For this reason, a novel approach is proposed where the optimisation problem is tackled by a heuristic adaption procedure on element level. During the FE-analysis, the structural requirements like allowable stresses or strains are checked and -if necessary- the thickness and/or material orientation of the element is updated. Access to the element routines in the FE-analysis is therefore a requirement for this strategy for which reason a number of state-of-the-art element routines have been developed and adopted as user element routines to be linked with the commercial FEM software ABAQUS. The optimisation process is performed in an iterative manner, meaning that the external loading is applied in several load portions until the full force magnitudes are active. The main advantage of this approach is the applicability to large and complex FE-models, with the possibility of the structure having multiple local optimums. In addition, the strategy can be used for models involving different kinds of elements, like shell elements including layered composite, sandwich or isotropic (metallic) shell sections, and also fastener elements.

      This approach by itself could lead to local concentrations of mass caused by high stresses concentrations. These stresses might be artificial, depending on the constitutive law used, and can occur near sharp corners, boundary conditions or load introduction areas. To reduce these peak masses a smoothing algorithm is developed which smoothes the stress concentrations by averaging over multiple elements. The domain over which smoothing occurs for a specific element depends on a certain maximum distance from the element centroid and the similarity of neighbouring elements with regards to how their stresses change with increasing load. Using this approach, artificial peak stresses can be smoothed out without the risk of oversmoothing and underestimation of stresses. Additionally, stiffness driven stresses can be smoothed or shifted as well with this algorithm.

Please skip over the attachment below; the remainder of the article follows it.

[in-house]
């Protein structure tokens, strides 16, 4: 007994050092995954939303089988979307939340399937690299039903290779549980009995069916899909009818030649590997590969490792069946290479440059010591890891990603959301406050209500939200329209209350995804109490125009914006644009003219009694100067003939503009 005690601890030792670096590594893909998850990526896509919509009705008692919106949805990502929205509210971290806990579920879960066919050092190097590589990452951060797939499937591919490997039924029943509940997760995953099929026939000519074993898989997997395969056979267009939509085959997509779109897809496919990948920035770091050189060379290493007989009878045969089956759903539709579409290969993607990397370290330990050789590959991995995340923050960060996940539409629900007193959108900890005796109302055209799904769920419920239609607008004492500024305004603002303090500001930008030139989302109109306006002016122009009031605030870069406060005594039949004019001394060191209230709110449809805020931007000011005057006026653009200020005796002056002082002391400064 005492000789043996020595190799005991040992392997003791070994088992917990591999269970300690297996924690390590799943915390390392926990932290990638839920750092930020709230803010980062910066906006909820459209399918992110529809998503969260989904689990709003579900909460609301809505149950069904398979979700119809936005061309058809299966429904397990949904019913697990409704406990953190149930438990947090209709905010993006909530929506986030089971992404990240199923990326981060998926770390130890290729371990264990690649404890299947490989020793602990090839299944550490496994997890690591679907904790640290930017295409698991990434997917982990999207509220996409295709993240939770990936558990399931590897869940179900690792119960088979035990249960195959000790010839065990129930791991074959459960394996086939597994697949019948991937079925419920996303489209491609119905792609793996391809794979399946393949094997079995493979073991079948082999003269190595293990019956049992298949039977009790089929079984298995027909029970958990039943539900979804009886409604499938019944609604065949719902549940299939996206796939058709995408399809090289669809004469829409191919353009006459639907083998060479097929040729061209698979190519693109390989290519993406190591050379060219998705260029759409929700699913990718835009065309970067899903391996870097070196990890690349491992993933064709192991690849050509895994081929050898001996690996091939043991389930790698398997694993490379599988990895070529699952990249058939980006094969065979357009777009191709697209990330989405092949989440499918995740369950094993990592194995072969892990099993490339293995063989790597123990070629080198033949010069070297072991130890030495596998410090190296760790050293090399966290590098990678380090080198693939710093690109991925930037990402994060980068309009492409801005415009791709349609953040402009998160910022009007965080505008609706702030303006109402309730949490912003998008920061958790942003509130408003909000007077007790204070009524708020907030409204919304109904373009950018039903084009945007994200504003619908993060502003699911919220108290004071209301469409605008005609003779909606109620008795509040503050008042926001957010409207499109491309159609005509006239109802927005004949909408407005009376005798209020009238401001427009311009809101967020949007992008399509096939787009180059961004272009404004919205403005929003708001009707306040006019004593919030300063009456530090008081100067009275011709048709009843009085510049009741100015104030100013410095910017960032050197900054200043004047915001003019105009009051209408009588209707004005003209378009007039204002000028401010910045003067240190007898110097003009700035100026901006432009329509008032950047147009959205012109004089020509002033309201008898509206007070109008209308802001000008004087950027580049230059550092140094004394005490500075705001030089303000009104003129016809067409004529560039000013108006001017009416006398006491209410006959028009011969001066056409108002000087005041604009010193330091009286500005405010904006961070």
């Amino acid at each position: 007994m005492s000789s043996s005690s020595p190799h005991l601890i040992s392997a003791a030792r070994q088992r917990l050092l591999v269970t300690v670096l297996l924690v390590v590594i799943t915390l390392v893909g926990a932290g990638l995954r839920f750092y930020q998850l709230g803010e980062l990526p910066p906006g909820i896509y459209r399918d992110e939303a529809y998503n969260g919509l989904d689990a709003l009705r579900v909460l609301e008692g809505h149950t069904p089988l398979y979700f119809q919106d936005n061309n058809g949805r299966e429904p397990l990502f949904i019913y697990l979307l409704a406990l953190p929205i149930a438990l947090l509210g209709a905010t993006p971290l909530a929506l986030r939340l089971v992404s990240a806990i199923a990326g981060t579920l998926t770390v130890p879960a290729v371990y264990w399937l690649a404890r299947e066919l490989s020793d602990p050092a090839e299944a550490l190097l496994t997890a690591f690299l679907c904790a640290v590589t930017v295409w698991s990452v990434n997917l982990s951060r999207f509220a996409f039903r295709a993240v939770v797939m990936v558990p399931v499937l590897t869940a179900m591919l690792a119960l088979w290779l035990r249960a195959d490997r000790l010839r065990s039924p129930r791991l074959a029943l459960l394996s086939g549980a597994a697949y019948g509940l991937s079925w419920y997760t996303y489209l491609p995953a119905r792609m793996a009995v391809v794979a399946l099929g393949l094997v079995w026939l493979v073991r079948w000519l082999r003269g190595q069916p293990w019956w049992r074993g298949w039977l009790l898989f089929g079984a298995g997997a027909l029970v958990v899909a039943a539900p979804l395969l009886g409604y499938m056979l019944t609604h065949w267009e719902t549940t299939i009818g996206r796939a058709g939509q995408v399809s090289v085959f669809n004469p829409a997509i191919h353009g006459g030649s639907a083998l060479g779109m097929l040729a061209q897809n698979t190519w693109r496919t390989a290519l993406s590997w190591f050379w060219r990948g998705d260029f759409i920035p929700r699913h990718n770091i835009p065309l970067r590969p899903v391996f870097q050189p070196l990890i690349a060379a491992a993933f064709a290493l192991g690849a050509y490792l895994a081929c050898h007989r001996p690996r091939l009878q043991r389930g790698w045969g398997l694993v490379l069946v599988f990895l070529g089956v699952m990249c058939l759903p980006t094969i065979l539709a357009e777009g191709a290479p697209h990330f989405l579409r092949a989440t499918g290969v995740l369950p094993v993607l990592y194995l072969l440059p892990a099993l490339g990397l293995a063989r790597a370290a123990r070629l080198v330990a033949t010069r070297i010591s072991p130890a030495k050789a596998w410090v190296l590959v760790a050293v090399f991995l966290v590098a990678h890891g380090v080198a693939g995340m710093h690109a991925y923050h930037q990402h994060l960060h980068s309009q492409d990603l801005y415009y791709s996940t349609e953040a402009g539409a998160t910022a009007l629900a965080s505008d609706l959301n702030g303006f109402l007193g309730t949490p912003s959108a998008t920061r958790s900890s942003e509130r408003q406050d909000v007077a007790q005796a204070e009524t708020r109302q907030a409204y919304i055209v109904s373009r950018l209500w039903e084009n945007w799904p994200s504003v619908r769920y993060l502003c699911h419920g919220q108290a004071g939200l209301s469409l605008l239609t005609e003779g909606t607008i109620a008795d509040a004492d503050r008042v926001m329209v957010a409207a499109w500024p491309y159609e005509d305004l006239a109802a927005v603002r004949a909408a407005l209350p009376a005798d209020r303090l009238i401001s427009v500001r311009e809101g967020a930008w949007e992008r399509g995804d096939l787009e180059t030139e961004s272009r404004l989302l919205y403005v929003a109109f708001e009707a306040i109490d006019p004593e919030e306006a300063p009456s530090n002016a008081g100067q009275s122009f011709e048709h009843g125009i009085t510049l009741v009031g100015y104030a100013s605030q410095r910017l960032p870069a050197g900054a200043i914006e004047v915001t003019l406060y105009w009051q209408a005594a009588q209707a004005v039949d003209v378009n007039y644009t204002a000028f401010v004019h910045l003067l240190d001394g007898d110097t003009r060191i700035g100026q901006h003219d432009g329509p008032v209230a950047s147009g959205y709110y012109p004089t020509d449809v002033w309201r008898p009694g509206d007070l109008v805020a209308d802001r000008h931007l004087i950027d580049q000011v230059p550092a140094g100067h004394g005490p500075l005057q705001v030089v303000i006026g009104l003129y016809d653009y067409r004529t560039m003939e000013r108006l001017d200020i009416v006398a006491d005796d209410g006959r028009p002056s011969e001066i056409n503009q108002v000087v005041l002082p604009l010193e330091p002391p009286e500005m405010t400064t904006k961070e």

In order to handle the large amount of data involved in the optimisation process, SQLite-databases are used, which act as a means of exchanging information between the algorithms and the FE-software. With these databases the full optimisation procedure remains traceable and, for example, the convergence behaviour of the process can be investigated. Also, it allows for the model itself and all of its properties and results to be visualised and filtered in an efficient manner. Finally, the layup stored in the database can easily be used for an automated model build, resulting in a complete and robust design/optimisation workflow.

      In this work, the theoretical backgrounds, the logic of the workflow and practical issues of the applications are discussed. An industrial example illustrates distinct features of all the process and shows the advantages of the approach for industrial applications.

      Speaker: Mr Martijn Schmeetz (INTALES GmbH)
    • 10:30 11:00
      3D Printed Microwave and Millimetre-Wave Filters at University of Birmingham 30m